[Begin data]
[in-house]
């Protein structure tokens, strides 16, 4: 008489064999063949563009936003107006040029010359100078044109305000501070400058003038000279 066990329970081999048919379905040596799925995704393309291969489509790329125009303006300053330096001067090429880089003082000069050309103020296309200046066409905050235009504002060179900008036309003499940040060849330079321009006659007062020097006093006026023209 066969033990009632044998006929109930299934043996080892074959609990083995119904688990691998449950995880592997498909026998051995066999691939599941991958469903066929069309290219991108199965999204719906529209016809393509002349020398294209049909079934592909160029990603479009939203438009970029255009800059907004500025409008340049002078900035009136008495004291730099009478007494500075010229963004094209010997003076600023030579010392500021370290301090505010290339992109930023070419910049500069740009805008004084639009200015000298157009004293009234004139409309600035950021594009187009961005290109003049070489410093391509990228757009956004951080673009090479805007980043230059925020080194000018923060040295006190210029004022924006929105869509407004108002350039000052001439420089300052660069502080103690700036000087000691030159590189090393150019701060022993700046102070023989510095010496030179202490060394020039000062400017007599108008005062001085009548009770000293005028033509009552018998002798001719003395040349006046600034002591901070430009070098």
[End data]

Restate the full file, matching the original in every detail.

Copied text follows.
[in-house]
């Protein structure tokens, strides 16, 4: 008489064999063949563009936003107006040029010359100078044109305000501070400058003038000279 066990329970081999048919379905040596799925995704393309291969489509790329125009303006300053330096001067090429880089003082000069050309103020296309200046066409905050235009504002060179900008036309003499940040060849330079321009006659007062020097006093006026023209 066969033990009632044998006929109930299934043996080892074959609990083995119904688990691998449950995880592997498909026998051995066999691939599941991958469903066929069309290219991108199965999204719906529209016809393509002349020398294209049909079934592909160029990603479009939203438009970029255009800059907004500025409008340049002078900035009136008495004291730099009478007494500075010229963004094209010997003076600023030579010392500021370290301090505010290339992109930023070419910049500069740009805008004084639009200015000298157009004293009234004139409309600035950021594009187009961005290109003049070489410093391509990228757009956004951080673009090479805007980043230059925020080194000018923060040295006190210029004022924006929105869509407004108002350039000052001439420089300052660069502080103690700036000087000691030159590189090393150019701060022993700046102070023989510095010496030179202490060394020039000062400017007599108008005062001085009548009770000293005028033509009552018998002798001719003395040349006046600034002591901070430009070098």